Ink blot test for climate controversy
All right–here’s another test. Look at the image at the other end of the this link, and take note of what you see.
That diagram was “leaked” in an article on a progressive blog; apparently it’s some part of an study of the publicity surrounding the CRU emails. Beyond dividing the world of climate controversy evenly into two territories, however, it’s not at all clear (even after more explanation) what exactly it’s supposed to represent. What do these sizes, locations, connections mean?
Because the diagram is so ambiguous, it can act like a kind of Rorschach test. The observer can project her own views onto it, seeing them as confirmed or not. So I’m going to examine the reactions to this climate controversy ink blot among the people commenting on it at the leading climate skeptic blog Watt’s Up With That (WUWT). Here’s one comment:
What an enormous load of …
No mention of Greenpeace or WWF on the supporter’s network.
But, what’s even more absurd, listing the small skeptical network in such a way that it seems to be equivalent to the likes of the BBC, Nature, the World Bank, et al. And the IPCC seems to be set apart as neutral?!! The IPCC, with links to every government pushing the AGW agenda?
Give me a break already! The skeptical network is a miniscule David next to the supporter’s huge Goliath network.
Over the next few posts, I want to understand this view–the David/Goliath fallacy–by placing it within the broader range of views expressed by the WUWT community.
Let’s face it: one first reaction to the diagram just has to be to laugh. Commenters noted that according to the diagram, Anthony Watts (editor of WUWT) has a lot on the ball, that skeptics have bigger balls, and that Al Gore has no balls (a joke that was “below the belt”), etc. Other commenters expressed amusement that Roger Pielke, Jr. was at the center of the universe. And several confessed mock outraged that their blogs hadn’t been included on the diagram, even as a “fringe blog.” 😦
Amusement easily transitioned into disdain. One commenter described himself as astonished that the diagram “could pass for a study. What scientific purpose does it serve?” he asked. Another described it as a “disgusting parody of a study.” Inaccuracies in the “study” or it’s purported representation in the diagram were thoroughly explored:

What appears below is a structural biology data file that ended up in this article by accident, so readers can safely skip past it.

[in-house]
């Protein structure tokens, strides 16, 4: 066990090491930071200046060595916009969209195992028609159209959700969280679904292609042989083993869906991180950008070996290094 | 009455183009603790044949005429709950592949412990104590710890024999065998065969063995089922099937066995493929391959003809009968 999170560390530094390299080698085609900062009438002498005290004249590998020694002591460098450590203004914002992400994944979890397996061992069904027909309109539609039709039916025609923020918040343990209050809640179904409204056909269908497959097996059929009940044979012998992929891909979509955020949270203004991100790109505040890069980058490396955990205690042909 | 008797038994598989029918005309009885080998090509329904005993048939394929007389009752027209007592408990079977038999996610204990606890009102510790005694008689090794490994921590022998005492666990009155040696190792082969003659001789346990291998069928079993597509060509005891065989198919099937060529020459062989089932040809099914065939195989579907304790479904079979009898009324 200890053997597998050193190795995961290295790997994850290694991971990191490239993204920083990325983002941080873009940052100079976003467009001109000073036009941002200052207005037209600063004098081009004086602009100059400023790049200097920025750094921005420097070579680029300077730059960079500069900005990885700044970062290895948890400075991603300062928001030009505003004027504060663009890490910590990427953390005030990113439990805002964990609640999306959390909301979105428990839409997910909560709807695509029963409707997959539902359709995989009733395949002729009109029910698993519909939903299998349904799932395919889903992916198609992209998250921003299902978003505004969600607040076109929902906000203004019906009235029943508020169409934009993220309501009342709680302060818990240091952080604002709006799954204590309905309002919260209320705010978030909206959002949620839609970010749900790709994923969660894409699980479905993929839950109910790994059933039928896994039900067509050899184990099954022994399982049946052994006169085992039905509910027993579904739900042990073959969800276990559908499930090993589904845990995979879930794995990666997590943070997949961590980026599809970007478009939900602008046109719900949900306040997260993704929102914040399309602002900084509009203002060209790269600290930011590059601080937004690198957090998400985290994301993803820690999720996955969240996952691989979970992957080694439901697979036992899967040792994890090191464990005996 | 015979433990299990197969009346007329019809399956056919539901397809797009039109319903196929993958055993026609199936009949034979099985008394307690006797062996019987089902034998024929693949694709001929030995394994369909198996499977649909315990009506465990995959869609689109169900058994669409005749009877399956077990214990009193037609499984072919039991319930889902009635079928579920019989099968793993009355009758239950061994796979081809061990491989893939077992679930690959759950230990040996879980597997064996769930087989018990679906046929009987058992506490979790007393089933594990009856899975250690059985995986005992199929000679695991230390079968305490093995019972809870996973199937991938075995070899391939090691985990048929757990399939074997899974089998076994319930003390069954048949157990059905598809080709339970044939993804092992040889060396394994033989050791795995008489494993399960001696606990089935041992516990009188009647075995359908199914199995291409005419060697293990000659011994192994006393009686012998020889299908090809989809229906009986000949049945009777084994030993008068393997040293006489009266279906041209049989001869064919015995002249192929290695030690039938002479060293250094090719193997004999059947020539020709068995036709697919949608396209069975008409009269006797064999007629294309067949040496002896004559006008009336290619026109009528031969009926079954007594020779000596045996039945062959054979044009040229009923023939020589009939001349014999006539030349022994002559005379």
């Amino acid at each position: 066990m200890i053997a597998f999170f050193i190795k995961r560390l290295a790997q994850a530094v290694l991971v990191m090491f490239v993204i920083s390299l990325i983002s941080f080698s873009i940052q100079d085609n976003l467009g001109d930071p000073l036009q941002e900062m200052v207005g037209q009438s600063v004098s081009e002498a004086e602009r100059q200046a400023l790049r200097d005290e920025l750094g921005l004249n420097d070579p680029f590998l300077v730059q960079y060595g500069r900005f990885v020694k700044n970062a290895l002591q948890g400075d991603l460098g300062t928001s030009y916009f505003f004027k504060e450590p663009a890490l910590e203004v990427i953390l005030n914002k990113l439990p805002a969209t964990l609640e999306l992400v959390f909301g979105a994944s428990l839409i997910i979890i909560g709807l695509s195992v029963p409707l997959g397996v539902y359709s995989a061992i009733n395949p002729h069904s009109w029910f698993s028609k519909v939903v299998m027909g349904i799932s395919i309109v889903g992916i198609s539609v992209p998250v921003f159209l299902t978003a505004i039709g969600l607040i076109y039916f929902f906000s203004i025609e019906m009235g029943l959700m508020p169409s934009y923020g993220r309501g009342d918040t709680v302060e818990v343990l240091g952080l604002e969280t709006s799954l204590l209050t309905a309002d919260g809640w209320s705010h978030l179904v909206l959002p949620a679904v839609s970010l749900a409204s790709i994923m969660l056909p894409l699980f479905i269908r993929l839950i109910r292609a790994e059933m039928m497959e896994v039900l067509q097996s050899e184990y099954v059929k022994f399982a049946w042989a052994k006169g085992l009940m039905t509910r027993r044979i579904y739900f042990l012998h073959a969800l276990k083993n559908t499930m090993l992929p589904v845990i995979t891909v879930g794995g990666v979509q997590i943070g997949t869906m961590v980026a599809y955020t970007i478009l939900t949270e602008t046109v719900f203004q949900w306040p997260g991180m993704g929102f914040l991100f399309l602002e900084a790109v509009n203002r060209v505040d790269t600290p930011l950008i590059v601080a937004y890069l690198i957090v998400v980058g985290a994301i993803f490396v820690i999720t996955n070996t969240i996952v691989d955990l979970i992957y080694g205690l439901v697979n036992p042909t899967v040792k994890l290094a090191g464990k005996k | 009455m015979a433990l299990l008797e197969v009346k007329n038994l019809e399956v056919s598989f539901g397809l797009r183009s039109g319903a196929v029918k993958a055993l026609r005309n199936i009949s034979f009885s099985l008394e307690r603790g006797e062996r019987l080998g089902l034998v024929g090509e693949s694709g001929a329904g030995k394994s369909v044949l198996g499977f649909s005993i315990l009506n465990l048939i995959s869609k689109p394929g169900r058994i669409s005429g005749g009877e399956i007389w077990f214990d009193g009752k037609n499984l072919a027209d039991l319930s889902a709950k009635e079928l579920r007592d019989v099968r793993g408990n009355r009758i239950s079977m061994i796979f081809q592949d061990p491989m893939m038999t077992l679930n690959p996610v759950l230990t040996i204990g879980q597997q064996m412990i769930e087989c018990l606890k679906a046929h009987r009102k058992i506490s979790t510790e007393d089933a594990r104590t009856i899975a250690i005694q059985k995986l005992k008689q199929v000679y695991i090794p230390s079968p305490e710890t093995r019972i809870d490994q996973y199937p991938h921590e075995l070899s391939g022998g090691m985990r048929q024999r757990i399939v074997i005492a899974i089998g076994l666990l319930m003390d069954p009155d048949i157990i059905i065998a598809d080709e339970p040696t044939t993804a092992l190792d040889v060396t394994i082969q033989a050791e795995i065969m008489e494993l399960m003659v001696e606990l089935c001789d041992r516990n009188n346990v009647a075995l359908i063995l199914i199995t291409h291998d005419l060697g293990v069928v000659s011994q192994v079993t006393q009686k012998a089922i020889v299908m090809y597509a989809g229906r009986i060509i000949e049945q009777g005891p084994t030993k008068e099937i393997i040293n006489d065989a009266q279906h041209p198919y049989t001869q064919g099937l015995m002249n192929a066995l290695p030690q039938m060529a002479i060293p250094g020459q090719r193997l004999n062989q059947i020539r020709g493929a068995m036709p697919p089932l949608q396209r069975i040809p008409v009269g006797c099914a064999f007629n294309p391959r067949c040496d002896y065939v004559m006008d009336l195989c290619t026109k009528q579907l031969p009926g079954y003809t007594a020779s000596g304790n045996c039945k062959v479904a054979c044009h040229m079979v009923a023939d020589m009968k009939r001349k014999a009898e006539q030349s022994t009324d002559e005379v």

- No joke–many important players were seen as being left out. On the “supporters” side, WWF, Greenpeace, the governments backing the IPCC, Wikipedia, Stephen Schneider, Tamino, Climate Progress, the CRU, and a whole host of climate study institutes, with their alleged funders (e.g. Deutsche Bank). On the “skeptical” side, individuals like Monckton, Peiser, Inhofe; media such as Fox News and The Washington Times; blogs including Climate Science, ICECAP, and “at least 100 skeptical sites;” not to mention almost everything from Canada, India and the non-English speaking world.
- Some of the ‘balls’ were said to be placed in the wrong position. Several questioned the IPCC’s apparent neutrality, the “leftward” positioning of the blog Blackboard. And a small debate ensued over which side of the diagram the Wall Street Journal really belonged on.
- Links between the balls were thought to be missing–e.g., between the IPCC and Real Climate, or between WUWT and everything. Several commented on an apparent factual error of connecting Geoffrey Lean with the Times, as opposed to the Telegraph.
- The balls were criticized as being the wrong size, for example, “we see that Climate Depot is the same size as both the IPCC and BBC; Treehugger and the World Bank share size two.” In particular, it was argued that the diagram “should have all nodes sized in proportion to their respective funding,” so that “the BBC should be a massive bubble, dwarfing WUWT (no disrespect Anthony!) and Cimateaudit.”
In sum, many echoed this commenter’s thought: those who drew the diagram “REALLY suck at their research.” It was easy to make the next step, and tie the research perceived in this diagram to the “similar ‘scientific’ level’ of another research endeavor and a somewhat more famous visual. “It looks like a hocky stick to me,” one person commented wryly. Again:
[Comment] Hmmm…a Social Networking study that shows no social activity and no knowledge of networking…maybe they should be working in the Climate Science field?
[Reply] Funny or sad or both; not quite sure which.
One thing I DO know: NOT a surprise; i.e.:
You were expecting them to produce a methodical, documented, in-depth, objective research and analysis work product ??… NOT.
Or as another put it: “I’m sure this is based on a consensus and the science is settled. This appears to have been written and reviewed using the same stringent peer review methods as those used by the IPCC.”
These commenters are making a transition: a transition from a focus on the diagram and the world it represents to a focus on the stances, practices and motives of those who produced the diagram–and thus indirectly, on the stances, practices and motives of those who are now examining it.
Their insistence on representational accuracy positions members of the WUWT community as backers of sound science (of a certain sort)–people insisting on reliable procedures and transparent communication. By contrast, those responsible for the diagram were showing themselves as using sloppy or even biased procedures, and “middle school” communication–just like always, we can presume.
In this view, the diagram would be worthless as a representation of the way things are, but “actually useful” as a window into the representer’s minds. As Richard North (whose efforts had been awarded several balls on the diagram) put it, “Sloppy …. veeeeery sloppy … but helpful if it shows the world as they see it!”
In the next post, we’ll look at how the WUWT community reconstructed their opponent’s “world.”